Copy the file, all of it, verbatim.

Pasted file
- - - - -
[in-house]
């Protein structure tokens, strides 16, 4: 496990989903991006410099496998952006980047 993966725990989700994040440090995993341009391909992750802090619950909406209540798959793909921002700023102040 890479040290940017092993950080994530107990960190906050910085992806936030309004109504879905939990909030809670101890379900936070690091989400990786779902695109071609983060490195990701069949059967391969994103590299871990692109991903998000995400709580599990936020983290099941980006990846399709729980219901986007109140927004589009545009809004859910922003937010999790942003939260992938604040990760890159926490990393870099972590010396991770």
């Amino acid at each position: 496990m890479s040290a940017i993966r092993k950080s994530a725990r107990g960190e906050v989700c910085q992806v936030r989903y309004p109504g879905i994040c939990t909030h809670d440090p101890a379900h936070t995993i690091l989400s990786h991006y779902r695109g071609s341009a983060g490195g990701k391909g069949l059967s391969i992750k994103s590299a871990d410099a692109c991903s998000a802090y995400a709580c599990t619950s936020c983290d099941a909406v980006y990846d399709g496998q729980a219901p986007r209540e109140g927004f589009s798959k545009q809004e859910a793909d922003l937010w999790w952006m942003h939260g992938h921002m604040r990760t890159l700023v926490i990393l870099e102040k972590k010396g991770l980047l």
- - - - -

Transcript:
[in-house]
């Protein structure tokens, strides 16, 4: 496990989903991006410099496998952006980047 993966725990989700994040440090995993341009391909992750802090619950909406209540798959793909921002700023102040 890479040290940017092993950080994530107990960190906050910085992806936030309004109504879905939990909030809670101890379900936070690091989400990786779902695109071609983060490195990701069949059967391969994103590299871990692109991903998000995400709580599990936020983290099941980006990846399709729980219901986007109140927004589009545009809004859910922003937010999790942003939260992938604040990760890159926490990393870099972590010396991770």
């Amino acid at each position: 496990m890479s040290a940017i993966r092993k950080s994530a725990r107990g960190e906050v989700c910085q992806v936030r989903y309004p109504g879905i994040c939990t909030h809670d440090p101890a379900h936070t995993i690091l989400s990786h991006y779902r695109g071609s341009a983060g490195g990701k391909g069949l059967s391969i992750k994103s590299a871990d410099a692109c991903s998000a802090y995400a709580c599990t619950s936020c983290d099941a909406v980006y990846d399709g496998q729980a219901p986007r209540e109140g927004f589009s798959k545009q809004e859910a793909d922003l937010w999790w952006m942003h939260g992938h921002m604040r990760t890159l700023v926490i990393l870099e102040k972590k010396g991770l980047l």